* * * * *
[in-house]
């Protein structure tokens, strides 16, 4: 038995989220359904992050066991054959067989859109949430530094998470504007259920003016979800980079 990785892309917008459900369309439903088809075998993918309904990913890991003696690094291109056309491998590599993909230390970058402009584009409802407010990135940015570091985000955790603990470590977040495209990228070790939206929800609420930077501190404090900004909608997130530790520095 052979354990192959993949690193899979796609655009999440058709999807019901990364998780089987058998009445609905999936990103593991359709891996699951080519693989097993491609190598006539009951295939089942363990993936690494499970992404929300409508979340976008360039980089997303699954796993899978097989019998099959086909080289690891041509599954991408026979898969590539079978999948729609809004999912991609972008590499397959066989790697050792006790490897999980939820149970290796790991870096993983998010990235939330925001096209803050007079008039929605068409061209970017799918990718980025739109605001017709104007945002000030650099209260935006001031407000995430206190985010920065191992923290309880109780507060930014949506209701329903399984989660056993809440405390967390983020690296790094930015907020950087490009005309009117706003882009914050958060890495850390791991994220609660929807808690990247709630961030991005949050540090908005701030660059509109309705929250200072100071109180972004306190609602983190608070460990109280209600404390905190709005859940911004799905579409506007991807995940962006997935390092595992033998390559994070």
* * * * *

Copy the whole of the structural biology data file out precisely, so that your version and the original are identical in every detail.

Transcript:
[in-house]
């Protein structure tokens, strides 16, 4: 038995989220359904992050066991054959067989859109949430530094998470504007259920003016979800980079 990785892309917008459900369309439903088809075998993918309904990913890991003696690094291109056309491998590599993909230390970058402009584009409802407010990135940015570091985000955790603990470590977040495209990228070790939206929800609420930077501190404090900004909608997130530790520095 052979354990192959993949690193899979796609655009999440058709999807019901990364998780089987058998009445609905999936990103593991359709891996699951080519693989097993491609190598006539009951295939089942363990993936690494499970992404929300409508979340976008360039980089997303699954796993899978097989019998099959086909080289690891041509599954991408026979898969590539079978999948729609809004999912991609972008590499397959066989790697050792006790490897999980939820149970290796790991870096993983998010990235939330925001096209803050007079008039929605068409061209970017799918990718980025739109605001017709104007945002000030650099209260935006001031407000995430206190985010920065191992923290309880109780507060930014949506209701329903399984989660056993809440405390967390983020690296790094930015907020950087490009005309009117706003882009914050958060890495850390791991994220609660929807808690990247709630961030991005949050540090908005701030660059509109309705929250200072100071109180972004306190609602983190608070460990109280209600404390905190709005859940911004799905579409506007991807995940962006997935390092595992033998390559994070």